Russian Federation

Critically Insufficient4°C+
World
Commitments with this rating fall well outside the fair share range and are not at all consistent with holding warming to below 2°C let alone with the Paris Agreement’s stronger 1.5°C limit. If all government targets were in this range, warming would exceed 4°C.
Highly insufficient< 4°C
World
Commitments with this rating fall outside the fair share range and are not at all consistent with holding warming to below 2°C let alone with the Paris Agreement’s stronger 1.5°C limit. If all government targets were in this range, warming would reach between 3°C and 4°C.
Insufficient< 3°C
World
Commitments with this rating are in the least stringent part of their fair share range and not consistent with holding warming below 2°C let alone with the Paris Agreement’s stronger 1.5°C limit. If all government targets were in this range, warming would reach over 2°C and up to 3°C.
2°C Compatible< 2°C
World
Commitments with this rating are consistent with the 2009 Copenhagen 2°C goal and therefore fall within the country’s fair share range, but are not fully consistent with the Paris Agreement. If all government targets were in this range, warming could be held below, but not well below, 2°C and still be too high to be consistent with the Paris Agreement 1.5°C limit.
1.5°C Paris Agreement Compatible< 1.5°C
World
This rating indicates that a government’s efforts are in the most stringent part of its fair share range: it is consistent with the Paris Agreement’s 1.5°C limit.
Role model<< 1.5°C
World
This rating indicates that a government’s efforts are more ambitious than what is considered a fair contribution: it is more than consistent with the Paris Agreement’s 1.5°C limit.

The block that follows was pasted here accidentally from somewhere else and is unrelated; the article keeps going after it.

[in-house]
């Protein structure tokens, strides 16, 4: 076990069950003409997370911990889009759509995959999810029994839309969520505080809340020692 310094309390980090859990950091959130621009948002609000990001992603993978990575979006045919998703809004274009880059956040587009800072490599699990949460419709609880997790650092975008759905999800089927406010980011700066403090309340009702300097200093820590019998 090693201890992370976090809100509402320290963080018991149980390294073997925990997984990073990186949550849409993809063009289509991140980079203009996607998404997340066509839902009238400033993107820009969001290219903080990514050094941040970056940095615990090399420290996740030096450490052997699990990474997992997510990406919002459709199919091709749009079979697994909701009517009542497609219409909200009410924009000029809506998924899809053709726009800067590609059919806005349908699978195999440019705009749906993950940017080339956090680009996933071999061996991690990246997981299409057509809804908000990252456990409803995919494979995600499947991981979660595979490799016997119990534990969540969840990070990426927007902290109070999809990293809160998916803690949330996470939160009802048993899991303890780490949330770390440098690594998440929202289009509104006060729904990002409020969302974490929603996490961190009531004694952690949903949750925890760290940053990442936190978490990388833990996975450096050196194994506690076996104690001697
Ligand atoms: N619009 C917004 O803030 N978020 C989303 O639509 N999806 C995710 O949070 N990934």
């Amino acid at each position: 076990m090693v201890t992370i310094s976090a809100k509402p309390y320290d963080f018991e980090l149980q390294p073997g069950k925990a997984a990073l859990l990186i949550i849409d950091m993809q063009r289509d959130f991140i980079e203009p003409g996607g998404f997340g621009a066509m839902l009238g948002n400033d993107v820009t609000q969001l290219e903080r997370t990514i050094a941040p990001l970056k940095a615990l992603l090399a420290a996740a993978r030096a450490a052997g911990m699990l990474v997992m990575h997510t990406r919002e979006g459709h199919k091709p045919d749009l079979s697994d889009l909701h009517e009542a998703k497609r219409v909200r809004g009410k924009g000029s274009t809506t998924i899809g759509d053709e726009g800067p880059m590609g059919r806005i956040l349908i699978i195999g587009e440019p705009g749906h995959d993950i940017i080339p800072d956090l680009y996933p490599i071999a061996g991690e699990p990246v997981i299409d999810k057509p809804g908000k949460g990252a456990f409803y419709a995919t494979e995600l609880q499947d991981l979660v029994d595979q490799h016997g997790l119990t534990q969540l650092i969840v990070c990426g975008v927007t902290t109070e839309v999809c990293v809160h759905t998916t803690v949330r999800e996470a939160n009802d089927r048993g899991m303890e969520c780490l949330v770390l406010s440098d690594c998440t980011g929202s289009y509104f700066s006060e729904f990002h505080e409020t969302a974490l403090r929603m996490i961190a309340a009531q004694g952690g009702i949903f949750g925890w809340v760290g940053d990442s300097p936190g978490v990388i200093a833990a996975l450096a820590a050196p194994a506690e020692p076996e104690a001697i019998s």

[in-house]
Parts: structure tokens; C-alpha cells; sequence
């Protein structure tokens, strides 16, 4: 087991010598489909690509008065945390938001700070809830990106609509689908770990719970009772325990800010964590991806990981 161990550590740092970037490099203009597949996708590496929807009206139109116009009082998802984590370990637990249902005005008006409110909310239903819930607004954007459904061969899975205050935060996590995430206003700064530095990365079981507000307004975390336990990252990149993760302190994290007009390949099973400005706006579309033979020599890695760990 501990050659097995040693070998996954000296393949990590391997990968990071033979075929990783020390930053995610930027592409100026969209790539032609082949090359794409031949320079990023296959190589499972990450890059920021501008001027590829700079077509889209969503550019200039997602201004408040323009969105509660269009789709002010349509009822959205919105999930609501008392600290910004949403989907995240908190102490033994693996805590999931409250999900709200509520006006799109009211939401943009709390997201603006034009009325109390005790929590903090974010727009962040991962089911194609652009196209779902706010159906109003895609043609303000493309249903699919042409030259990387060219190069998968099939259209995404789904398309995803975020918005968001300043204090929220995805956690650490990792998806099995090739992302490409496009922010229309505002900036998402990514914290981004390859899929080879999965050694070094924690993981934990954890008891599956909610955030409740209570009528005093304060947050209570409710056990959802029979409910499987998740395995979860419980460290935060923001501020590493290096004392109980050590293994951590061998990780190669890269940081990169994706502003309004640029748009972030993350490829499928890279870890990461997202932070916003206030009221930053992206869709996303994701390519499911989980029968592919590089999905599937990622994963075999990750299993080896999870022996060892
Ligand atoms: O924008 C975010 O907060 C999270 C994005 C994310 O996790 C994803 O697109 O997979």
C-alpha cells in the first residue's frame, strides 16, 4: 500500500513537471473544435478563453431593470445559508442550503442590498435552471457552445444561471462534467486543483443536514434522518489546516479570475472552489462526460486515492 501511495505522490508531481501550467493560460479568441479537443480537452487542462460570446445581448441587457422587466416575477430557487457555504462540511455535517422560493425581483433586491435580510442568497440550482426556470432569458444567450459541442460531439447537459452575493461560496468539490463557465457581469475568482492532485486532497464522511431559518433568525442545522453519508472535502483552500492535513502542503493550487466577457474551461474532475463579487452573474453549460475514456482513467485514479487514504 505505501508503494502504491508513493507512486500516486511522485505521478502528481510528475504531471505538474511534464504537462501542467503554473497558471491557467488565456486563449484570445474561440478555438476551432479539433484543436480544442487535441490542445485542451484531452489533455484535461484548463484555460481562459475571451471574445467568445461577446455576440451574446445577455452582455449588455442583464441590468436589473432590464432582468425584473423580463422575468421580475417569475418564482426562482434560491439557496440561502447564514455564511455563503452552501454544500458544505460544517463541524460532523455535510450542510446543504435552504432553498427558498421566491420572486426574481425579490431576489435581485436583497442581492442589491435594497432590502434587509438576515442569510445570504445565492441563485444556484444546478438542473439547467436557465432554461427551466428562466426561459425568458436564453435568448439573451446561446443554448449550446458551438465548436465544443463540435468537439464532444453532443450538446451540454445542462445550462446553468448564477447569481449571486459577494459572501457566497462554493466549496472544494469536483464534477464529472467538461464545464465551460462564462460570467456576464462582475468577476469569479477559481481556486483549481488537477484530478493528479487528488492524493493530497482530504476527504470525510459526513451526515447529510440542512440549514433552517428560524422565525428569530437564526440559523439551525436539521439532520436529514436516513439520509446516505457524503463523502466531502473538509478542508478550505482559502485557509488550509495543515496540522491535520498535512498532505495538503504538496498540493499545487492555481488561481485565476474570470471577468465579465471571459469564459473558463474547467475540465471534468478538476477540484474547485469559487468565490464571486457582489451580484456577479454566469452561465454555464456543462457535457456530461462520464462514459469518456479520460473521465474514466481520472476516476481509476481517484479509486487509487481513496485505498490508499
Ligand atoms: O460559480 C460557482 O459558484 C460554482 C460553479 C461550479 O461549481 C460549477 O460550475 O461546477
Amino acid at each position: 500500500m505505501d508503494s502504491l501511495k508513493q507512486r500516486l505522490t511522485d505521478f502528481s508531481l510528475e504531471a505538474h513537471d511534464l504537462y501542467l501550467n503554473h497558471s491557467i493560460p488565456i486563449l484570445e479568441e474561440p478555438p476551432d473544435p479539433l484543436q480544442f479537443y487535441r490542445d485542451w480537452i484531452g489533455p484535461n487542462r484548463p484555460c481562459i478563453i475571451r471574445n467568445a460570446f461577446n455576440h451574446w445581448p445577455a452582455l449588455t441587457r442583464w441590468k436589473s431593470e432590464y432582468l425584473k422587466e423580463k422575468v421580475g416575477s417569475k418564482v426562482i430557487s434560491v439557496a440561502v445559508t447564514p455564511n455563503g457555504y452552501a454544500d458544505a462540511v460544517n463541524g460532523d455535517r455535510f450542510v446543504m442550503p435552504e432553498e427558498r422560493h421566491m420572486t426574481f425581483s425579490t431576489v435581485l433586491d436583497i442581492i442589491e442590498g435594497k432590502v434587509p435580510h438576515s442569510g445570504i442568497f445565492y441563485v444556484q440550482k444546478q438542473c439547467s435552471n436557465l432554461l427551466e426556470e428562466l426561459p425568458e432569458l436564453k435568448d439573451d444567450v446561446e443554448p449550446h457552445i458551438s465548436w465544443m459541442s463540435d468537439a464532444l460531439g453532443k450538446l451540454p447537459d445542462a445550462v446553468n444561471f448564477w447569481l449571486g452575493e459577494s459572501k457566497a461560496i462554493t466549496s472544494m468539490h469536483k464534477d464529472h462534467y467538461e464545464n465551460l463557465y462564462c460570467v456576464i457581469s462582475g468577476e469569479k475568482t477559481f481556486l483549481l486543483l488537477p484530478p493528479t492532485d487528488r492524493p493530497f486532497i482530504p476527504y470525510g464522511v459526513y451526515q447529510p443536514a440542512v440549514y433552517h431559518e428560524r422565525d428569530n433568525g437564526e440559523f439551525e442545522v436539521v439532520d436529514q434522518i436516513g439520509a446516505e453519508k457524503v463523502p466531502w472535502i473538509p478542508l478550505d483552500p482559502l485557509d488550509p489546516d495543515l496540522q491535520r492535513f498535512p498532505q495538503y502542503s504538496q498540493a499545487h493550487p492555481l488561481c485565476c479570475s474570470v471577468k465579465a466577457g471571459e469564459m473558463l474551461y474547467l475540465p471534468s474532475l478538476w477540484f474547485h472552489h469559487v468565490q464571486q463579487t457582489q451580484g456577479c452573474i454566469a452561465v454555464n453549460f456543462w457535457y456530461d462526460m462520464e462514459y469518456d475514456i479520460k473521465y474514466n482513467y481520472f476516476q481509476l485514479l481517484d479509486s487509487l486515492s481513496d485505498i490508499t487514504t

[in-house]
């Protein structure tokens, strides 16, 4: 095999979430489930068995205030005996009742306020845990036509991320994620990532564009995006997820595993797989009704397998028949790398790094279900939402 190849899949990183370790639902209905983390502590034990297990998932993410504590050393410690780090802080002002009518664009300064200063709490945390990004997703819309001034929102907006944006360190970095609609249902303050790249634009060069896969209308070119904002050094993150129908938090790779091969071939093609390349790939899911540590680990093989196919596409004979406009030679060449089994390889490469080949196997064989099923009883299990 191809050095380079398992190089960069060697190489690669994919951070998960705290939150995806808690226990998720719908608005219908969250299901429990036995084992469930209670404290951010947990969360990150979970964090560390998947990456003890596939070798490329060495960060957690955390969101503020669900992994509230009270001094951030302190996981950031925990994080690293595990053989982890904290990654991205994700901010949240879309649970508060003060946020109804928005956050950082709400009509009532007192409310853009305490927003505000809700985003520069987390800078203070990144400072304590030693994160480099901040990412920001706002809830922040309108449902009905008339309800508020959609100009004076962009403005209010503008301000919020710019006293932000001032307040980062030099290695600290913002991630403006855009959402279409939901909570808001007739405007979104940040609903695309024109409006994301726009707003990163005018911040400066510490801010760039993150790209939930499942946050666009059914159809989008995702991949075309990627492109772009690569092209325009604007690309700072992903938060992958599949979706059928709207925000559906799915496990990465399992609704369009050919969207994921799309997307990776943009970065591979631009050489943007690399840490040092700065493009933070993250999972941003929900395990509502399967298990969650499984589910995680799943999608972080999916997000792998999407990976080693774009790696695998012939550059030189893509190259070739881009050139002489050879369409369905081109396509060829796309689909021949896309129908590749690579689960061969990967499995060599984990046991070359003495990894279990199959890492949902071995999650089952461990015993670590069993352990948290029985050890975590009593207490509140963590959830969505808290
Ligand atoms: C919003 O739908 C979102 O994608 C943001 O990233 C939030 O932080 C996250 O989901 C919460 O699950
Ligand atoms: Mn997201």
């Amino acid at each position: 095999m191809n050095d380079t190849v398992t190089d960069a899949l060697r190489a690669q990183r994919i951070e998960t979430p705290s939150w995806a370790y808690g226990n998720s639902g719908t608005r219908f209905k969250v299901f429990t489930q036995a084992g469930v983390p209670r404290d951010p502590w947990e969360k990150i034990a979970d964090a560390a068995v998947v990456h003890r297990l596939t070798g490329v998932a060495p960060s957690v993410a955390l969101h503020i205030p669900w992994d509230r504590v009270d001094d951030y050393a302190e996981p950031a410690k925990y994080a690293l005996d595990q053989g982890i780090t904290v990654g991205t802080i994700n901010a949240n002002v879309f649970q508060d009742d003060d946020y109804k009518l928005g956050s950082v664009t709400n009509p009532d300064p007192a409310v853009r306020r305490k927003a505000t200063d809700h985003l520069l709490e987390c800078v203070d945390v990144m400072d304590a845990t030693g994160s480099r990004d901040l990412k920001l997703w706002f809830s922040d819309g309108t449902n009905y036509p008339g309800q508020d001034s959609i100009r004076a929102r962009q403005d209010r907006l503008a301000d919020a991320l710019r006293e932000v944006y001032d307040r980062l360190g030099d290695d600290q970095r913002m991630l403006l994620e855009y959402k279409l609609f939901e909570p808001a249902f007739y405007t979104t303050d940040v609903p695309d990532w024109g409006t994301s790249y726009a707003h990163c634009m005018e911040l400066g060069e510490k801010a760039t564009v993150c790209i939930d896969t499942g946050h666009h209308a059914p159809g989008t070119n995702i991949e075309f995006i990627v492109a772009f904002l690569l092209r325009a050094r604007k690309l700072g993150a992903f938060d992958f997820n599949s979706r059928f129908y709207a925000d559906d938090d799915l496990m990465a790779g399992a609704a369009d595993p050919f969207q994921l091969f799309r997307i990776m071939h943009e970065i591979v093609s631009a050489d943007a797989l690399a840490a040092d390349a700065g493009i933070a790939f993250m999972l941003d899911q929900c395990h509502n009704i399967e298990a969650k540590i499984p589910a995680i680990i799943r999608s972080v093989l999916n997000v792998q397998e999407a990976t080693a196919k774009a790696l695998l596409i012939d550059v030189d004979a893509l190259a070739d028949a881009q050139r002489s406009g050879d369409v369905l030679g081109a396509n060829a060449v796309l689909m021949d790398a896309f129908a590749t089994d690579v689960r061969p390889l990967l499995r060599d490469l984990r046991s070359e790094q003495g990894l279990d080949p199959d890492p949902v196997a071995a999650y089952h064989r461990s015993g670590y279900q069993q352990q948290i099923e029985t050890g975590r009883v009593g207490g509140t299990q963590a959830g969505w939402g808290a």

Summary table

Paris Agreement targets

On 31 March 2015, the Russian Federation submitted its 2030 Intended Nationally Determined Contribution (INDC), proposing to reduce emissions 25% to 30% below 1990 levels by 2030 (UNFCCC, 2015). The Russian government officially signed the Paris Agreement (PA) on 22 April 2016, and formally accepted the agreement in October 2019, three and a half years later (United Nations, 2019).

Our best estimate of the target emission levels that Russia’s NDC entails is 2.5 GtCO2e to 2.6 GtCO2e in 2030 (17–22% below 1990 levels, excluding LULUCF). The Russian NDC contains the statement, however, that the 2030 target “is subject to the maximum possible accounting of the absorbing capacity of forests” (UNFCCC, 2015).

2020 Pledges

In the Copenhagen Accord from 2009, the Russian Federation pledged to limit emissions by 15–25% below 1990 levels by 2020 (Russian Federation Government, 2010). Due to lack of clarity regarding the inclusion of the LULUCF sector in the 2020 target, in our assessment we show estimates of the resulting 2020 target emissions levels for both, excluding, and including LULUCF in the base year. Under these scenarios, the 2020 target emissions level would be 2.4 to 2.7 GtCO2e, which is 11–25% above 2017 non-LULUCF emissions.

In September 2013, the Russian Federation adopted Decree No. 752 On Reducing Greenhouse Gas Emissions, which set a target of reducing emissions 25% below 1990 levels by 2020. This target was reaffirmed in Decree No. 504-p in April 2014 (Russian Federation, 2014a) and is in line with the lower end of the Copenhagen Pledge’s range, which we have rated as “inadequate”.

Long-term goal

In previous assessments, the CAT had included a long-term target for Russia of cutting GHG emissions by at least 50% below 1990 levels by 2050, based on the announcement made by the former Russian president Medvedev at the L’Aquila G8 Summit in 2009 (Yale Center for Environmental Law, 2011). To date, no official national document has confirmed the Russian Federation’s intention to continue pursuing its long-term target and, with Russia’s membership in the G8 group having been suspended since 2014, there is no reason to expect this target to be included in any national legislation in the foreseeable future. Taking into account the former, in 2017 the CAT decided to remove Russia’s Iong-term target from its country assessment as well as from the calculations of the global aggregate commitments.

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